The glory days are back for British soccer. Thanks to the money poured into the game by television, Britain has come to rival Italy as a magnet for international stars. Brian Glanville portrays the Dutchman who is the glamorous emblem of the soccer renaissanceby Brian Glanville / December 20, 1996 / Leave a comment
Published in December 1996 issue of Prospect Magazine
Ruud Gullit has enjoyed a King’s Road honeymoon since he arrived last season-a deus ex machina-at Chelsea football club, to play, and subsequently to manage. With his famous dreadlocks, his sporting talents, his polyglot charm, Gullit has enraptured London. Last month he acted with typical poise and dignity during the public mourning for Matthew Harding, the Chelsea director; so many other football stars would have been at best trite, at worst an embarrassment.
Of his prowess as a player, there has never been any doubt; he is one of the great footballers of his age, a glorious amalgam of technique and power. The Gullit of today, now 34, clearly cannot have the pace he once did, not least after a series of operations on his right knee which cost him a whole season with AC Milan in 1989-90, and which could so easily have ended his career. That he should come back to the field at all was remarkable. That he should do so to such effect was even more so.
Under full galleon sail, there have been few more exciting players; and very few more versatile. After a season with DWS Amsterdam and then three with Haarlem, it was with the Feyenoord club of Rotterdam that Gullit made his name; there he blossomed as a sweeper, playing behind the defence, but always ready to make forays upfield. But by the time he was transferred to PSV Eindhoven in 1985, he was best known as a midfield player, a stupendous sight when, dreadlocks flying, he launched his huge frame upfield. For such a big man-indeed, for any man-his touch was delicate, and he used his height to dominant purpose when the ball was in the air.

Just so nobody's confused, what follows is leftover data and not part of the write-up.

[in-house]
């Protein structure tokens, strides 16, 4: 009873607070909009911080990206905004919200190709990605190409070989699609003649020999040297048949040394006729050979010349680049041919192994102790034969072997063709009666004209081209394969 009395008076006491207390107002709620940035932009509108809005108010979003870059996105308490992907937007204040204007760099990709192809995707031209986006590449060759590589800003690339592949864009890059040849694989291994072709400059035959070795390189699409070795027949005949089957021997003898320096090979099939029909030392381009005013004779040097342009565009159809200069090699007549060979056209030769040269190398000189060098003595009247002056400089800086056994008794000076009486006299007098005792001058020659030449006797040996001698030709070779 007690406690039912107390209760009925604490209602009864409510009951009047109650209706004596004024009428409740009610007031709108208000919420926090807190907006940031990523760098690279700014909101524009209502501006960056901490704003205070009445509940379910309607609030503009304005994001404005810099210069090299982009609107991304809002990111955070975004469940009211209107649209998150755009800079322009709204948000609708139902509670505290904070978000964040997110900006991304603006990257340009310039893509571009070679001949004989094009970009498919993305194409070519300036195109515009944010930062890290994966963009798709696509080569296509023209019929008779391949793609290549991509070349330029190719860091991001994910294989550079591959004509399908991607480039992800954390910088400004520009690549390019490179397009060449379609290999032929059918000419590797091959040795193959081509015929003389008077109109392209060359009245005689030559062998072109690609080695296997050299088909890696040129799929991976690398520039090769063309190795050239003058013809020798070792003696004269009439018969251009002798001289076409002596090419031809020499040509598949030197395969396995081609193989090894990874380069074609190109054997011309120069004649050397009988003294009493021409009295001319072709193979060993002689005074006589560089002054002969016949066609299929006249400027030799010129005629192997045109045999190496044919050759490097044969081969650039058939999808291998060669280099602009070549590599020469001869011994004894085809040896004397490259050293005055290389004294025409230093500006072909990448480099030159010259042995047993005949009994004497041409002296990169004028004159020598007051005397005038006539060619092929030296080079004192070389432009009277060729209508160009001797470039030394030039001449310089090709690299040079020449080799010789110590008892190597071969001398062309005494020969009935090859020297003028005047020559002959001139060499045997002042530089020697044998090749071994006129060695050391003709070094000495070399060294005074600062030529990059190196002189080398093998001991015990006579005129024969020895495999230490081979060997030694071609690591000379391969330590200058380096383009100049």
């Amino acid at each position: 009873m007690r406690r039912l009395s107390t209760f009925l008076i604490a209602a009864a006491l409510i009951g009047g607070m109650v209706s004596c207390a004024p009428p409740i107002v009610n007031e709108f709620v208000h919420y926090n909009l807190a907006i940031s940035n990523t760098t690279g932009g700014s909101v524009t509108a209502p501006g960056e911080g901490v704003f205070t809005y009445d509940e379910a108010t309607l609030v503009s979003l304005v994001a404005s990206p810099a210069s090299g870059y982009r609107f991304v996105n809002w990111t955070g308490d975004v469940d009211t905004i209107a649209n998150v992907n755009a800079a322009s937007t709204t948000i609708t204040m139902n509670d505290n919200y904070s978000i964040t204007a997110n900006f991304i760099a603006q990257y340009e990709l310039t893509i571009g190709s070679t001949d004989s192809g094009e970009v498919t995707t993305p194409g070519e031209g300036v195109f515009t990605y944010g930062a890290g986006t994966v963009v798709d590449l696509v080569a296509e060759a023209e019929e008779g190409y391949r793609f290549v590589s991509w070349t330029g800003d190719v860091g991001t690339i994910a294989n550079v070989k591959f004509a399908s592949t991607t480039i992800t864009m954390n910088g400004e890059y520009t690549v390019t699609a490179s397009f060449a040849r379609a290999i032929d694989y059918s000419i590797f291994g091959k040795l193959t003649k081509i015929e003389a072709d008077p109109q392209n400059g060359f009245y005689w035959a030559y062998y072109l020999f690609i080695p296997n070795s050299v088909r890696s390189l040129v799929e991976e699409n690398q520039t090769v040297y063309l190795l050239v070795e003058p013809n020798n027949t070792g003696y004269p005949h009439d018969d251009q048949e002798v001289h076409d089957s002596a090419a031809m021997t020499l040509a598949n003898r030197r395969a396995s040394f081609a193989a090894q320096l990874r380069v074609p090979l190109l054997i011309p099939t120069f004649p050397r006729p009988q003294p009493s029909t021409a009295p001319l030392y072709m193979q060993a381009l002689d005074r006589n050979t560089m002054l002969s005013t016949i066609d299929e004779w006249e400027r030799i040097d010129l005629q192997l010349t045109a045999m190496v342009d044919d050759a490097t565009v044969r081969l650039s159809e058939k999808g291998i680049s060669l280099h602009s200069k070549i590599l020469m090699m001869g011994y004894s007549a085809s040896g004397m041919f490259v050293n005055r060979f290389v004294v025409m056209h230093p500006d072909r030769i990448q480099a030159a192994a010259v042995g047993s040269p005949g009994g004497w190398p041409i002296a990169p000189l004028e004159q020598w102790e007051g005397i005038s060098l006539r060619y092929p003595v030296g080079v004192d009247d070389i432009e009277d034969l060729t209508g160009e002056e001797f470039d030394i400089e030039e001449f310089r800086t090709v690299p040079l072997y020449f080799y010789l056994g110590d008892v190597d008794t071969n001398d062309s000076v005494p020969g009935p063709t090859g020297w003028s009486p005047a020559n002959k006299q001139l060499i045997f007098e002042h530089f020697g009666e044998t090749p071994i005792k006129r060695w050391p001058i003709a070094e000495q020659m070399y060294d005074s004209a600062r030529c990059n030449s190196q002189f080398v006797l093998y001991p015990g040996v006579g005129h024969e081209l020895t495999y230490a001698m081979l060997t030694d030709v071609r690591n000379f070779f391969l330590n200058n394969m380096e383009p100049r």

Arriving so unexpectedly in London after eight years in Milan and Genoa, Gullit delighted football reporters by the way he would slip into the press room-quite unbidden-to hold court after Chelsea’s games at Stamford Bridge. Speaking very serviceable English, which he learned at school (his Italian is perfect), Gullit would chat away in a most engaging manner, often laughing, always amenable-a welcome change from the grudging suspicion of so many English players and managers. All this makes you wonder why, after he had left Sampdoria of Genoa in 1995, a Genoese journalist should describe him, caustically, as “an opportunist,” comparing him unfavourably with the Englishman, David Platt.